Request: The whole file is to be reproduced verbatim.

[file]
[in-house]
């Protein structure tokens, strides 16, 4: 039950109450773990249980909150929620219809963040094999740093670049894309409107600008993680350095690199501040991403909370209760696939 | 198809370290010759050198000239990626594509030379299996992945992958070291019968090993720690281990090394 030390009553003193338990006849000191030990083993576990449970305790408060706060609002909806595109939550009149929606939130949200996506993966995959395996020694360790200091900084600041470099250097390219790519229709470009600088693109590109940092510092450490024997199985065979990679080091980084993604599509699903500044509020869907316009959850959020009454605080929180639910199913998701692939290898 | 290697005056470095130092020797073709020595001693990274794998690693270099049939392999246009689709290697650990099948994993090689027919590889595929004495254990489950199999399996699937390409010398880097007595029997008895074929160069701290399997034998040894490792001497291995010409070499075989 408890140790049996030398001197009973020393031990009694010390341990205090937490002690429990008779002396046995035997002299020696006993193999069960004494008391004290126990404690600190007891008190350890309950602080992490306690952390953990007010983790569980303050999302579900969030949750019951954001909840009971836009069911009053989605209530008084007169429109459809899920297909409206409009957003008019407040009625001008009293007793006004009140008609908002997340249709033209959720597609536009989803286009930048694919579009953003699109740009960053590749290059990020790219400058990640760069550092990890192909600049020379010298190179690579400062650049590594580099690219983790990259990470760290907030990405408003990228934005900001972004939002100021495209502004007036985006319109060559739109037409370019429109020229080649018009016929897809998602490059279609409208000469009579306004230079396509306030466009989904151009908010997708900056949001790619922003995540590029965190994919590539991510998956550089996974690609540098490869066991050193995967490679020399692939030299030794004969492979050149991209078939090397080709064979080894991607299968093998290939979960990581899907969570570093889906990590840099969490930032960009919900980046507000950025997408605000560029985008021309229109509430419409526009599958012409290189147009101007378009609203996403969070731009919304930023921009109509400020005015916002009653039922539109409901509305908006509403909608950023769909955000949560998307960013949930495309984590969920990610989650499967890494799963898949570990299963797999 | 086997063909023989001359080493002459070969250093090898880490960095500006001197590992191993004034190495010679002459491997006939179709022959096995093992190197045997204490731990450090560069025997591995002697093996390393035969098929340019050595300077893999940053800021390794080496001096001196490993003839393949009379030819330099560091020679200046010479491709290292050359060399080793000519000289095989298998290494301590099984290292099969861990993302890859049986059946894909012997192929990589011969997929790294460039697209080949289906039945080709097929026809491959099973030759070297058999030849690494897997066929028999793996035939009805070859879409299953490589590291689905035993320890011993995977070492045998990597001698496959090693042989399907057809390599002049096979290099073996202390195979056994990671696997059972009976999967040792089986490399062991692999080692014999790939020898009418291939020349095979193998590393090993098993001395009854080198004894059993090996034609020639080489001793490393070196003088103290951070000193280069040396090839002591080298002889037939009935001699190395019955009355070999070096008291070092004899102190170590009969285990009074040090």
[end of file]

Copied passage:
[in-house]
């Protein structure tokens, strides 16, 4: 039950109450773990249980909150929620219809963040094999740093670049894309409107600008993680350095690199501040991403909370209760696939 | 198809370290010759050198000239990626594509030379299996992945992958070291019968090993720690281990090394 030390009553003193338990006849000191030990083993576990449970305790408060706060609002909806595109939550009149929606939130949200996506993966995959395996020694360790200091900084600041470099250097390219790519229709470009600088693109590109940092510092450490024997199985065979990679080091980084993604599509699903500044509020869907316009959850959020009454605080929180639910199913998701692939290898 | 290697005056470095130092020797073709020595001693990274794998690693270099049939392999246009689709290697650990099948994993090689027919590889595929004495254990489950199999399996699937390409010398880097007595029997008895074929160069701290399997034998040894490792001497291995010409070499075989 408890140790049996030398001197009973020393031990009694010390341990205090937490002690429990008779002396046995035997002299020696006993193999069960004494008391004290126990404690600190007891008190350890309950602080992490306690952390953990007010983790569980303050999302579900969030949750019951954001909840009971836009069911009053989605209530008084007169429109459809899920297909409206409009957003008019407040009625001008009293007793006004009140008609908002997340249709033209959720597609536009989803286009930048694919579009953003699109740009960053590749290059990020790219400058990640760069550092990890192909600049020379010298190179690579400062650049590594580099690219983790990259990470760290907030990405408003990228934005900001972004939002100021495209502004007036985006319109060559739109037409370019429109020229080649018009016929897809998602490059279609409208000469009579306004230079396509306030466009989904151009908010997708900056949001790619922003995540590029965190994919590539991510998956550089996974690609540098490869066991050193995967490679020399692939030299030794004969492979050149991209078939090397080709064979080894991607299968093998290939979960990581899907969570570093889906990590840099969490930032960009919900980046507000950025997408605000560029985008021309229109509430419409526009599958012409290189147009101007378009609203996403969070731009919304930023921009109509400020005015916002009653039922539109409901509305908006509403909608950023769909955000949560998307960013949930495309984590969920990610989650499967890494799963898949570990299963797999 | 086997063909023989001359080493002459070969250093090898880490960095500006001197590992191993004034190495010679002459491997006939179709022959096995093992190197045997204490731990450090560069025997591995002697093996390393035969098929340019050595300077893999940053800021390794080496001096001196490993003839393949009379030819330099560091020679200046010479491709290292050359060399080793000519000289095989298998290494301590099984290292099969861990993302890859049986059946894909012997192929990589011969997929790294460039697209080949289906039945080709097929026809491959099973030759070297058999030849690494897997066929028999793996035939009805070859879409299953490589590291689905035993320890011993995977070492045998990597001698496959090693042989399907057809390599002049096979290099073996202390195979056994990671696997059972009976999967040792089986490399062991692999080692014999790939020898009418291939020349095979193998590393090993098993001395009854080198004894059993090996034609020639080489001793490393070196003088103290951070000193280069040396090839002591080298002889037939009935001699190395019955009355070999070096008291070092004899102190170590009969285990009074040090």